Urinary infections tied to contaminated food
NEWS IN BRIEF — Posted Jan. 24, 2005
A multistate outbreak of urinary tract infections caused by drug-resistant Escherichia coli was probably due to consumption of contaminated food, perhaps meat or milk, concluded a study published in the Jan. 15 issue of Clinical Infectious Diseases.
Urinary tract infections are one of the most common infections in women but are not generally considered food-related, said lead researcher Lee W. Riley, MD, professor in the division of public health, biology and epidemiology at the University of California, Berkeley. Sensible food preparation can help avert a host of health problems, such as diarrhea, cramping and fever; apparently UTIs should now be added to the list.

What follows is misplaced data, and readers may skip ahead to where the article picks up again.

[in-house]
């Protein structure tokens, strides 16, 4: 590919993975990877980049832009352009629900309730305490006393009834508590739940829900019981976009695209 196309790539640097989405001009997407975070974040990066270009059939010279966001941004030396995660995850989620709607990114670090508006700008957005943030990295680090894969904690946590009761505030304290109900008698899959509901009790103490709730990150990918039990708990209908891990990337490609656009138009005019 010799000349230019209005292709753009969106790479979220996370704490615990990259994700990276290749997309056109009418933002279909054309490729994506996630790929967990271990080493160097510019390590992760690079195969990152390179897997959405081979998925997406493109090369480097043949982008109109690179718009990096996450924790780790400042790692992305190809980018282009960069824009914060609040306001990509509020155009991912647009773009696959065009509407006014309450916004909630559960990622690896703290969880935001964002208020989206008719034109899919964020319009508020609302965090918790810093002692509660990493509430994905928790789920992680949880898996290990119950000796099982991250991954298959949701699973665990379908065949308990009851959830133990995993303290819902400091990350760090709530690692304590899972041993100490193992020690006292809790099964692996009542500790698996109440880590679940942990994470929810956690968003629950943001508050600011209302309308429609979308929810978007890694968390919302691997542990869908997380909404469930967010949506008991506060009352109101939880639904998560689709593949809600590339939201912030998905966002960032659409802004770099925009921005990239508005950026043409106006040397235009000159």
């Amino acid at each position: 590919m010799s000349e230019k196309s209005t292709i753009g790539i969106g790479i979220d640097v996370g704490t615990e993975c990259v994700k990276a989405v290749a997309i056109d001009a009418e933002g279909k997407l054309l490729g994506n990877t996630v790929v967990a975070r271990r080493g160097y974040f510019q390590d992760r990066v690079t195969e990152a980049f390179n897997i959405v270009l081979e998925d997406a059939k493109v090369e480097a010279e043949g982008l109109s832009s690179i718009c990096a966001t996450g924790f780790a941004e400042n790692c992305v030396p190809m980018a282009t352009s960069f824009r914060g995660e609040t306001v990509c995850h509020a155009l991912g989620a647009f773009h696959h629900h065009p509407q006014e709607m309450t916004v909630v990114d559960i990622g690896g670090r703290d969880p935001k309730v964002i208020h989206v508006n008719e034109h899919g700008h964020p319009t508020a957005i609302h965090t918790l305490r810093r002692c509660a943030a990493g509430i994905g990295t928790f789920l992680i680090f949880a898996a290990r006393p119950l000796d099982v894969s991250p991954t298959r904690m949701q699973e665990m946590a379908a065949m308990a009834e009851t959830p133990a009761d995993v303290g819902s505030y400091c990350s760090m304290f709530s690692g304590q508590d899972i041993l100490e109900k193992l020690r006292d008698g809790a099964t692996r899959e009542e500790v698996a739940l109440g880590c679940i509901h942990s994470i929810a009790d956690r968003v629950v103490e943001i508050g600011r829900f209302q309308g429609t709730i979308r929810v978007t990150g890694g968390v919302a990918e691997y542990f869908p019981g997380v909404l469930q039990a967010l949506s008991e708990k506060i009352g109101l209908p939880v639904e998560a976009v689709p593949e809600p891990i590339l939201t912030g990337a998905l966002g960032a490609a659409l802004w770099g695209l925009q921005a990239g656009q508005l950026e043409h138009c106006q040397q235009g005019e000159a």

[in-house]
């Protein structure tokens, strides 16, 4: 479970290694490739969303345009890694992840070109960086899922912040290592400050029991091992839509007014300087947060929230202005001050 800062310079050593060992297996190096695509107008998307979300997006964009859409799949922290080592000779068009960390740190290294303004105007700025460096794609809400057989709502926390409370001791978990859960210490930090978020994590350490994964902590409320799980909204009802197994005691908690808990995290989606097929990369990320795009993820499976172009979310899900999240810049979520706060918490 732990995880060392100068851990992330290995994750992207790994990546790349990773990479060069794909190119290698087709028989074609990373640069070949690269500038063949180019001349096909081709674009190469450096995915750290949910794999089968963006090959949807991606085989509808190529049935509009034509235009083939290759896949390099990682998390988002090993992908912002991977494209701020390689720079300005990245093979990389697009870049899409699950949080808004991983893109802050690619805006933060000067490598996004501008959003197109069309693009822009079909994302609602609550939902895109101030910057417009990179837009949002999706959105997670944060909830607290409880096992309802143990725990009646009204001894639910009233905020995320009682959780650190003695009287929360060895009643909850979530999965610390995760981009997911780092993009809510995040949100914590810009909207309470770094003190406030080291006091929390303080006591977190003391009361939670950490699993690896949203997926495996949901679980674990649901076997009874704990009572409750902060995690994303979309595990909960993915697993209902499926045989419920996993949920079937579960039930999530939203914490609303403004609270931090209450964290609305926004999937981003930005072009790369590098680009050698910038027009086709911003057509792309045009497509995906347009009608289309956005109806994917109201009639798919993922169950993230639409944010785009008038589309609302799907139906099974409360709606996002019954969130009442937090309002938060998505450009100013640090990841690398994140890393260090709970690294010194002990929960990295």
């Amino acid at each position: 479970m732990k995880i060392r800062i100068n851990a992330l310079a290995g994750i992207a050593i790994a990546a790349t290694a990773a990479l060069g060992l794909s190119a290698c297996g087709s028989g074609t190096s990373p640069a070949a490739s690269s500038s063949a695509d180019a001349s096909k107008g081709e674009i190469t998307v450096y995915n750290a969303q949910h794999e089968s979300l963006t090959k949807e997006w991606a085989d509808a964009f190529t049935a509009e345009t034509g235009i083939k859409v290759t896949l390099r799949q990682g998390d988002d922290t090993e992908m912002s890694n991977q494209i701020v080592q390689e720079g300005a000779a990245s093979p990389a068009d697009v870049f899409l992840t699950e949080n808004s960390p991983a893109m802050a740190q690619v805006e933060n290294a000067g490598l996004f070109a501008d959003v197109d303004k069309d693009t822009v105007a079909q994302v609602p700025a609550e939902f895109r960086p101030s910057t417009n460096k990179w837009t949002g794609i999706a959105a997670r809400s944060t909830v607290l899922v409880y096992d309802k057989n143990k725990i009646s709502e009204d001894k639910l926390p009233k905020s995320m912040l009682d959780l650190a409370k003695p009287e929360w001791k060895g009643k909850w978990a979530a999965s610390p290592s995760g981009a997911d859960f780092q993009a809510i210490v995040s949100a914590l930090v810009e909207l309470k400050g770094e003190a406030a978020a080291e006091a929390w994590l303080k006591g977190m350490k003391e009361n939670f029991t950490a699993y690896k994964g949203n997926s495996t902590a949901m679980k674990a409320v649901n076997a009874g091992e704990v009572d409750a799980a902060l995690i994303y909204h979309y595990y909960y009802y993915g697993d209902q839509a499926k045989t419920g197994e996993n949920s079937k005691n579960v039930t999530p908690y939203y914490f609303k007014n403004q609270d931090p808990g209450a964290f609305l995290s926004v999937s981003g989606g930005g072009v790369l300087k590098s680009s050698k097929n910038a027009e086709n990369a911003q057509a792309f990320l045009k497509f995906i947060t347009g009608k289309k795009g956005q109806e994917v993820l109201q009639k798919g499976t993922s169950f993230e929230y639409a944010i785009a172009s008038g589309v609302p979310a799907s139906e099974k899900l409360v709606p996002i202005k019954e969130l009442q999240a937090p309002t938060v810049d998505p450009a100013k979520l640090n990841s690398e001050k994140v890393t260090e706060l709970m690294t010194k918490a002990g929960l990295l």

Between October 1999 and January 2000, a single strain of E. coli was determined to be responsible for drug-resistant urinary infections in university communities in California, Michigan and Minnesota.
Bacterial drug resistance due to unnecessary antibiotic use is a growing problem in health care, according to many experts.
Note: This item originally appeared at http://www.ama-assn.org/amednews/2005/01/24/hlbf0124.htm.